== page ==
Here’s some editing of John Huntsman’s recent comments:
“When I was born in 1960,
manufacturing agriculture comprised 25 four percent of our GDP. Ten years earlier it was about seven percent. Today, it’s down to around 10 one percent. This does not reflect a decline in American ingenuity or work ethic; it reflects our government’s failure to adapt to the realities of the 21st Century economy. It’s time for Made Grown in America to mean something again.”
MP: Even though the shares of GDP for both agriculture and manufacturing have fallen over time, the total production of agricultural and manufactured products have continued to increase to record levels in almost every year. It’s a testament to the increased productivity of American farm and factory workers that we can produce more output over time with fewer workers. And it’s those significant increases in productivity that have dramatically lowered the prices of food and durable goods over time, so that purchases of those goods represent a decreasing share of national and personal income.
If Huntsman is suggesting that increasing manufacturing’s share of GDP back to 25% would make us better off economically, then wouldn’t it also be the case that we would be better off if the farming/GDP share increased back to 7%? In both cases it would imply a significant reduction in worker productivity making the manufacturing and agricultural sectors much less efficient, leading to large increases in the prices of food and durable goods, and increasing the share of income spent on food and durable goods (see chart below for food). That would make us much worse off.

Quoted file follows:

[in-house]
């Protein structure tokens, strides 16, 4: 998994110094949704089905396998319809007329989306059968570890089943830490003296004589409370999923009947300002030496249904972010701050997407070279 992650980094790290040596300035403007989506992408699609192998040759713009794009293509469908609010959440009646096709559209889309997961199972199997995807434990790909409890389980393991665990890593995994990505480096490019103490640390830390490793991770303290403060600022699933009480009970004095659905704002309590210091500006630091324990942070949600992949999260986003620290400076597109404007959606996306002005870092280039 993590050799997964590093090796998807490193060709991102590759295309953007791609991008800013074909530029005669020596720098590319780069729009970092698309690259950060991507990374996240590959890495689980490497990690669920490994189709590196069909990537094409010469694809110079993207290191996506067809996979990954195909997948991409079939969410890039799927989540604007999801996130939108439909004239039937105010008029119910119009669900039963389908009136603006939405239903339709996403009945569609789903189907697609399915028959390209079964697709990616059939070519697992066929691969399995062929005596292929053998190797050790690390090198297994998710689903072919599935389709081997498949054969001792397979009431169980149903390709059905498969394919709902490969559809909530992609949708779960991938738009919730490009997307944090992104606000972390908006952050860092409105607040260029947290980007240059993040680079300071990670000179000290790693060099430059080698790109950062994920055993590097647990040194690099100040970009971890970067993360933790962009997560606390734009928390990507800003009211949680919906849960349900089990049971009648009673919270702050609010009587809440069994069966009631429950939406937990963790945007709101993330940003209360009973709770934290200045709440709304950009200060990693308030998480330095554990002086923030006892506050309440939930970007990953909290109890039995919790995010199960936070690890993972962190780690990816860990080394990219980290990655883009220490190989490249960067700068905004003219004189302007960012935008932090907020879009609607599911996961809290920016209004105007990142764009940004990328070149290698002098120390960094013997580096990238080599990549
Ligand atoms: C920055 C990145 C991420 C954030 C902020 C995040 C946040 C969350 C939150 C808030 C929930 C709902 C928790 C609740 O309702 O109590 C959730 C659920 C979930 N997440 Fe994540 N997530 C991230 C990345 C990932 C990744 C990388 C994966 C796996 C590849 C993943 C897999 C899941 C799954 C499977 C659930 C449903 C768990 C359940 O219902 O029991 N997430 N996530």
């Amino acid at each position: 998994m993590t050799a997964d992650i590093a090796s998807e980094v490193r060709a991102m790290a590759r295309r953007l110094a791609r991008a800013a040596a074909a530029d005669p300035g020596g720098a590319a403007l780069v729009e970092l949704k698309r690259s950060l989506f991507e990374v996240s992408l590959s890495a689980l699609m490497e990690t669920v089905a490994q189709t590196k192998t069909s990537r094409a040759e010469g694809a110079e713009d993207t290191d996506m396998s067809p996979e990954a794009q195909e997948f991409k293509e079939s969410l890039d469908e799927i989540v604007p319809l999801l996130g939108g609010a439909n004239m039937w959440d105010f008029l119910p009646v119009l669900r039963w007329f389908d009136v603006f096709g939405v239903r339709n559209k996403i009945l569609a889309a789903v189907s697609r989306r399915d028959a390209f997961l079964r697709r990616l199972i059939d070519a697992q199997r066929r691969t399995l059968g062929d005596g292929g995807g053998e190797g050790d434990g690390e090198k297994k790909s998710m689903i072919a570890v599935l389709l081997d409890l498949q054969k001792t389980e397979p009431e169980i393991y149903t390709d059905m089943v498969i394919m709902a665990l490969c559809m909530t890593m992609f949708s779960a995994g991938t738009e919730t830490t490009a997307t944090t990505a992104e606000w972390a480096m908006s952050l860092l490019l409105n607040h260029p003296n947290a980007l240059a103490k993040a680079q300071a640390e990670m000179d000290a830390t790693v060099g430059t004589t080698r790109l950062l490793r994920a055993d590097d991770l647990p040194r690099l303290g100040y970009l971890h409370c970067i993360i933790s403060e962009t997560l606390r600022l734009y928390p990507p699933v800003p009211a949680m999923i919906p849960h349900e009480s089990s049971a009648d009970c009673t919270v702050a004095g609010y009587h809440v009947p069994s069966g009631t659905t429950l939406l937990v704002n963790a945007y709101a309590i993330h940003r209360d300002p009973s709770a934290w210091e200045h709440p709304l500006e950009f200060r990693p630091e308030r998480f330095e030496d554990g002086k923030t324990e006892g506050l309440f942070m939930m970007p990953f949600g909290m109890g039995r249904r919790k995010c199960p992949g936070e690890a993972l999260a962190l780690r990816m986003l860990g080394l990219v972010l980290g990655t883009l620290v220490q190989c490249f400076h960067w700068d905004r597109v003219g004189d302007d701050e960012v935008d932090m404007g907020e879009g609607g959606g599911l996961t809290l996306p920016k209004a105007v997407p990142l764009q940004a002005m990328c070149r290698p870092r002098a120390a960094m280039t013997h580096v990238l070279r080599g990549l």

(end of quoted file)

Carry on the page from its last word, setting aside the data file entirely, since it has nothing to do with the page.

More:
Bottom Line: It’s a sign of remarkable progress, not regress, that the farming/GDP and manufacturing/GDP ratios have fallen over time, and means that our standard of living has risen, not fallen. Be very skeptical of Huntsmam’s political solution to this non-problem because it would certainly make us worse off, not better off.